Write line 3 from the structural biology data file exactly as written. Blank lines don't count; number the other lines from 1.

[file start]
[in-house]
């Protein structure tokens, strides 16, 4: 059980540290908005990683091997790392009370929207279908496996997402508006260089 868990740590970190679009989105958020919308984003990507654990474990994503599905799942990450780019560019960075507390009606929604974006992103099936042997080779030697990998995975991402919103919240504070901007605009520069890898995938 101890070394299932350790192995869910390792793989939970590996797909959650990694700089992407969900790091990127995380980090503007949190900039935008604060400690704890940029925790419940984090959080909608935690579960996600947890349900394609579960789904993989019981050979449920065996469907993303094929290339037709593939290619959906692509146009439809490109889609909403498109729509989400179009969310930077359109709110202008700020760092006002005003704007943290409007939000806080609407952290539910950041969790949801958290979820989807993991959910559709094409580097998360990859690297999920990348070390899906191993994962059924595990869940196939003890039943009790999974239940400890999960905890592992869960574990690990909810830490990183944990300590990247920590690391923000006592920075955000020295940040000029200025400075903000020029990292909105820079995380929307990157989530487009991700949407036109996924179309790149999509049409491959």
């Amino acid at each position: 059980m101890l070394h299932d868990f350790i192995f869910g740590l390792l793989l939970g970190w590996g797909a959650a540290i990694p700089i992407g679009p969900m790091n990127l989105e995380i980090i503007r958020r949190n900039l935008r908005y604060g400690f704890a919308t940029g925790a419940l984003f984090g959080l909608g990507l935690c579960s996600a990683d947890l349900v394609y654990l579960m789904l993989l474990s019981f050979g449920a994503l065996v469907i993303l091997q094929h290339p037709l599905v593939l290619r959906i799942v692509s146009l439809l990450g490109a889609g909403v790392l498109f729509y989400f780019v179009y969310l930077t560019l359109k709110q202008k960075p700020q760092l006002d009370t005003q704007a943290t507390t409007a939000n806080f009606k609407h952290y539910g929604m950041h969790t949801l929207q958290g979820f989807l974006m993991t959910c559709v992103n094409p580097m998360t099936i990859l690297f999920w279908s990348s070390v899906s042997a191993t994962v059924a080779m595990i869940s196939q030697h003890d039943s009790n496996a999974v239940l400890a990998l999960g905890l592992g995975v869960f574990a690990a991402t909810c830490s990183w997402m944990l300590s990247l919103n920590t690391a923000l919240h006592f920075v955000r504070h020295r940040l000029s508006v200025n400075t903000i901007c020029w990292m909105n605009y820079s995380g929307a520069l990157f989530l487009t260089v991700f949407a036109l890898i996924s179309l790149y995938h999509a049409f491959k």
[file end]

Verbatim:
């Amino acid at each position: 059980m101890l070394h299932d868990f350790i192995f869910g740590l390792l793989l939970g970190w590996g797909a959650a540290i990694p700089i992407g679009p969900m790091n990127l989105e995380i980090i503007r958020r949190n900039l935008r908005y604060g400690f704890a919308t940029g925790a419940l984003f984090g959080l909608g990507l935690c579960s996600a990683d947890l349900v394609y654990l579960m789904l993989l474990s019981f050979g449920a994503l065996v469907i993303l091997q094929h290339p037709l599905v593939l290619r959906i799942v692509s146009l439809l990450g490109a889609g909403v790392l498109f729509y989400f780019v179009y969310l930077t560019l359109k709110q202008k960075p700020q760092l006002d009370t005003q704007a943290t507390t409007a939000n806080f009606k609407h952290y539910g929604m950041h969790t949801l929207q958290g979820f989807l974006m993991t959910c559709v992103n094409p580097m998360t099936i990859l690297f999920w279908s990348s070390v899906s042997a191993t994962v059924a080779m595990i869940s196939q030697h003890d039943s009790n496996a999974v239940l400890a990998l999960g905890l592992g995975v869960f574990a690990a991402t909810c830490s990183w997402m944990l300590s990247l919103n920590t690391a923000l919240h006592f920075v955000r504070h020295r940040l000029s508006v200025n400075t903000i901007c020029w990292m909105n605009y820079s995380g929307a520069l990157f989530l487009t260089v991700f949407a036109l890898i996924s179309l790149y995938h999509a049409f491959k």